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Old 05-31-2013, 04:34 AM
Elroch Elroch is offline
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Join Date: Mar 2013
Posts: 143
Default Re: Data snooping and science

This issue of the relationship between machine learning and the scientific method is a fascinating one. To me, machine learning abstracts the scientific method and can be considered to include its purest (and perhaps only epistemiologically valid) form. We forget how good we are naturally at the job of building extremely high level models of the world, which often allows scientists (and all of us) to shortcut a mechanical implementation of the learning cycle, but it is implicit in all scientific knowledge (and a lot of other conscious and subconscious understanding of the world).

I believe the point in the lecture is this: there is no uncertainty about the laws of physics. Climate change is a direct consequence of physics, without any additional assumptions. The only difficulties in applying the laws of physics to global warming predictions are:
(1) the computations are hard, and can only be approximated. This is the reason the most powerful computers ever built are used to do them, and why the differences between predictions and the error bars on them have declined over time.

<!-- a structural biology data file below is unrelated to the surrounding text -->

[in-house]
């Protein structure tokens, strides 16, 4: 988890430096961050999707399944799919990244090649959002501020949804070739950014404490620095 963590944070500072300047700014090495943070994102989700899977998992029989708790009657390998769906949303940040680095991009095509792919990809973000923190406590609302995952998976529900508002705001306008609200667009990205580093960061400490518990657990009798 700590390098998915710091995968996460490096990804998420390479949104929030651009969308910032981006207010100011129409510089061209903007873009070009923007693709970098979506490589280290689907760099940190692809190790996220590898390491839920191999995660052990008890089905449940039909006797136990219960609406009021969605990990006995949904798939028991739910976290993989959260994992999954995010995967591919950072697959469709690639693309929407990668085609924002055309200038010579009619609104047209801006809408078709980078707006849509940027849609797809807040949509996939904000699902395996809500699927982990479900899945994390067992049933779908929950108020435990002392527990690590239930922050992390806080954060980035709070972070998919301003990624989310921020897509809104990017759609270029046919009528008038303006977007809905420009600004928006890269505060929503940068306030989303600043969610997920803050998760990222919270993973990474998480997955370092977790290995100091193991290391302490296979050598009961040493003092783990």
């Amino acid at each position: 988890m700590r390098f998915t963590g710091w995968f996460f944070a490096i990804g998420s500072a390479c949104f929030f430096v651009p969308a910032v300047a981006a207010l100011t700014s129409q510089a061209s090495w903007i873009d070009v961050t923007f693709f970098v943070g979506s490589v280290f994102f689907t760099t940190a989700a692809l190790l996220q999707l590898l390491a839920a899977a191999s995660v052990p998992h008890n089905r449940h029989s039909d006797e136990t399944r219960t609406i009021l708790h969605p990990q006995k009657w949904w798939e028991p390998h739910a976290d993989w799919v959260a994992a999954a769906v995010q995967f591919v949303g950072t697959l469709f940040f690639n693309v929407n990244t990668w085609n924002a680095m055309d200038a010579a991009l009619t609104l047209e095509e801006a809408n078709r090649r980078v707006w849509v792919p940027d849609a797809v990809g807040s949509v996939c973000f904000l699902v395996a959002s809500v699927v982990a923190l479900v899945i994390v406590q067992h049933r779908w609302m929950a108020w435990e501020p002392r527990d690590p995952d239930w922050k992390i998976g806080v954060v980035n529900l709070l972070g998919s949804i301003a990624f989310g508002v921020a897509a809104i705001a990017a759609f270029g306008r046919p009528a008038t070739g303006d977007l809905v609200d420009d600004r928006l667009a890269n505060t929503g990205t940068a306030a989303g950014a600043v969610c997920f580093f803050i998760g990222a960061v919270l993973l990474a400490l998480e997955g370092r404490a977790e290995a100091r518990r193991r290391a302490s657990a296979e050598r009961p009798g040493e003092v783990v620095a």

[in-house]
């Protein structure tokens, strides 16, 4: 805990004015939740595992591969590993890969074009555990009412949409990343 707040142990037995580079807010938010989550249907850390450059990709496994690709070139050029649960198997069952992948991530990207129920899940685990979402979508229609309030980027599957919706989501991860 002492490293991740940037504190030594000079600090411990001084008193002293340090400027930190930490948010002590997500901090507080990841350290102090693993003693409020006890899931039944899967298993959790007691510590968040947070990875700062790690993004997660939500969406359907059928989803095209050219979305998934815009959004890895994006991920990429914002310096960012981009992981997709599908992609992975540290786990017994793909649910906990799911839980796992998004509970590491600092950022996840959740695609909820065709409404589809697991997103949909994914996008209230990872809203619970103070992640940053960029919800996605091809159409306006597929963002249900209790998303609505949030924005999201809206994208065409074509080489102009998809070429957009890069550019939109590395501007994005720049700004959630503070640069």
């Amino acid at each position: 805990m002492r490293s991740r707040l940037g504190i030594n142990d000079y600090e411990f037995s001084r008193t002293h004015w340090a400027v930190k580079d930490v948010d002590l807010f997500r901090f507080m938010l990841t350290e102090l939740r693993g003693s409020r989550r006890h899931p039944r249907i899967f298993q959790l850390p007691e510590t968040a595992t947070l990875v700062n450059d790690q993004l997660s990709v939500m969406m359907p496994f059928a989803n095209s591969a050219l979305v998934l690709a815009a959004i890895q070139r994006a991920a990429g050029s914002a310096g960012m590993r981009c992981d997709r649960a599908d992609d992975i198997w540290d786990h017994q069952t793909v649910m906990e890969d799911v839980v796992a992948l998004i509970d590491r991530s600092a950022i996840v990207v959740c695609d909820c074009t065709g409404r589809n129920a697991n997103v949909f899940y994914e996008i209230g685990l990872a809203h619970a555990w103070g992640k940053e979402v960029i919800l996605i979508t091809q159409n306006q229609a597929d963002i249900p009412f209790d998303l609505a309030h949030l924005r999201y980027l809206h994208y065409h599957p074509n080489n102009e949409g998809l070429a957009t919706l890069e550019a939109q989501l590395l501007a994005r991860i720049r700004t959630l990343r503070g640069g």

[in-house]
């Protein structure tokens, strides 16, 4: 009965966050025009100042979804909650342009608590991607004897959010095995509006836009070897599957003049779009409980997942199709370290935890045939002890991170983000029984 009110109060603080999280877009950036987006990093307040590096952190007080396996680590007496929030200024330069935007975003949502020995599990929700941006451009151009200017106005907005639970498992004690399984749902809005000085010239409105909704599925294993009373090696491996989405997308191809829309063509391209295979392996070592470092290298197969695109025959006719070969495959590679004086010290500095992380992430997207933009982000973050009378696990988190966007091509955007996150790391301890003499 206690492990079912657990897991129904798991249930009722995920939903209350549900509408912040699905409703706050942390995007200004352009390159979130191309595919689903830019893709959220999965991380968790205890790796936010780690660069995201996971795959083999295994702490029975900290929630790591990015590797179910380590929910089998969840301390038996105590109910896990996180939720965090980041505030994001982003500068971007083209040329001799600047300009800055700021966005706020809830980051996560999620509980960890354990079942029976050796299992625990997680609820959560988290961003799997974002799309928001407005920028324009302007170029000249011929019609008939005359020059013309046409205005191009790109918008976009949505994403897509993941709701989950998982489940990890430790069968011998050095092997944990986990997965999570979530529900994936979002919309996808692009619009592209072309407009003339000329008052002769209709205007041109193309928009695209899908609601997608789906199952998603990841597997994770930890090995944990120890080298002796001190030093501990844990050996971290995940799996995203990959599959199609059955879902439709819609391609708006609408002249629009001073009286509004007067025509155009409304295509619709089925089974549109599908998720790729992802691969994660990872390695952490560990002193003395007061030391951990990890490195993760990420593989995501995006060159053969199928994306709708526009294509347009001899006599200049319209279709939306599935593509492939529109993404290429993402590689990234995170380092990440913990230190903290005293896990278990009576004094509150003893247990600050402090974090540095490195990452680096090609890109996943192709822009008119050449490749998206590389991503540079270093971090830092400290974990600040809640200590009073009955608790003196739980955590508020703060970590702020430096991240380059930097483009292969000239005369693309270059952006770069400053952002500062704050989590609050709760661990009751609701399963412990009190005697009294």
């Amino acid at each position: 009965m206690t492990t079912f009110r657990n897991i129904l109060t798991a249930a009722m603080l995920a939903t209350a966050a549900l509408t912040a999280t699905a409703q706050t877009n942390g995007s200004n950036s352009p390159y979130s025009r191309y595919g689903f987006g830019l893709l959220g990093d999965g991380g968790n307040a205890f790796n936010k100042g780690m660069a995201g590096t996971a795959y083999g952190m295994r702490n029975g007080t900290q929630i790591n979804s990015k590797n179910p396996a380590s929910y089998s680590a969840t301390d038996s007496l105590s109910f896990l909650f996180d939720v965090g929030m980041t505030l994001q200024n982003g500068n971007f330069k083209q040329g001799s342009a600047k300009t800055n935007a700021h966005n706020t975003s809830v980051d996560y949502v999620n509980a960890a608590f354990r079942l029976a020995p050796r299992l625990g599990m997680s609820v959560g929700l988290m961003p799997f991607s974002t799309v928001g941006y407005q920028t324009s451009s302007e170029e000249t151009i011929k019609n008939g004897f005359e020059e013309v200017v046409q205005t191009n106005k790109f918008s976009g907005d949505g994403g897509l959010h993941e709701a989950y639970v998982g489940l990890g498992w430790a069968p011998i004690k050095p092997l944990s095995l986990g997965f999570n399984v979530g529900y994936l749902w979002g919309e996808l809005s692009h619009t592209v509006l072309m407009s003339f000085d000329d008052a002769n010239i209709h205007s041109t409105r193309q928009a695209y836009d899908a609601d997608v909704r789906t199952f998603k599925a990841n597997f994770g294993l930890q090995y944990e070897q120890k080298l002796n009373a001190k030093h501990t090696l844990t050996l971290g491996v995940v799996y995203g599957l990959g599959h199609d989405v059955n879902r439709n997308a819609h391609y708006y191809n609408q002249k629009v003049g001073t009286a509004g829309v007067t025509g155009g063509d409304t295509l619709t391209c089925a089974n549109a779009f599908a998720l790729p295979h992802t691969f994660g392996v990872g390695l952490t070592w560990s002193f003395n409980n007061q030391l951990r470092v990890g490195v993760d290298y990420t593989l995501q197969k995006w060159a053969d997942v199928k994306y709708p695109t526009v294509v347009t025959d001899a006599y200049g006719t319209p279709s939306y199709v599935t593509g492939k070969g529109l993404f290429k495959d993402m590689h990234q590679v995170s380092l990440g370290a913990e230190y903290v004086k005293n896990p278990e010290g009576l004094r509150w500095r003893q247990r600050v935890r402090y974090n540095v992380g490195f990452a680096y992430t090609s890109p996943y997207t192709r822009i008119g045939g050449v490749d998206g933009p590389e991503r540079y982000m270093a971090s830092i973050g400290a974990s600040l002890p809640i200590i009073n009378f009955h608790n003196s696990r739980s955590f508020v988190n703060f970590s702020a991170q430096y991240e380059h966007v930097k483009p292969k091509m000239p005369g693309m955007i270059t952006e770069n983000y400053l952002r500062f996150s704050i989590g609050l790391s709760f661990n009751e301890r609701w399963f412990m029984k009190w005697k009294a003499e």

(2) the past data is not as detailed as we would wish (and, to a lesser extent, not quite as precise as we would wish)
(3) there is uncertainty about some of the other data for the future (such as the minor effect of small fluctuations in the solar constant and other anthropogenic effects, such as SO_2 emissions).

I think it is the complete certainty about the physics that allows the strong statement made by Dr. Muller, where I presume he was referring to the effect of variation in CO_2 emissions on temperatures, a one parameter relationship. This effect can be isolated even if one only has an approximation to the boundary conditions and the fluctuations in the solar constant. You can simply do different runs, with everything being the same except for different CO_2 emission profiles over time. As Michael points out, there is acknowledged uncertainty in the extrapolation of the one parameter relationship, because of the details of positive feedback mechanisms (eg methane emissions from melting permafrost, lowered albedo of polar regions) and negative feedback mechanisms (eg from increased cloud cover).

Here is an early example of checking a prediction against what happened after it was made, safe from the slightest chance of snooping:
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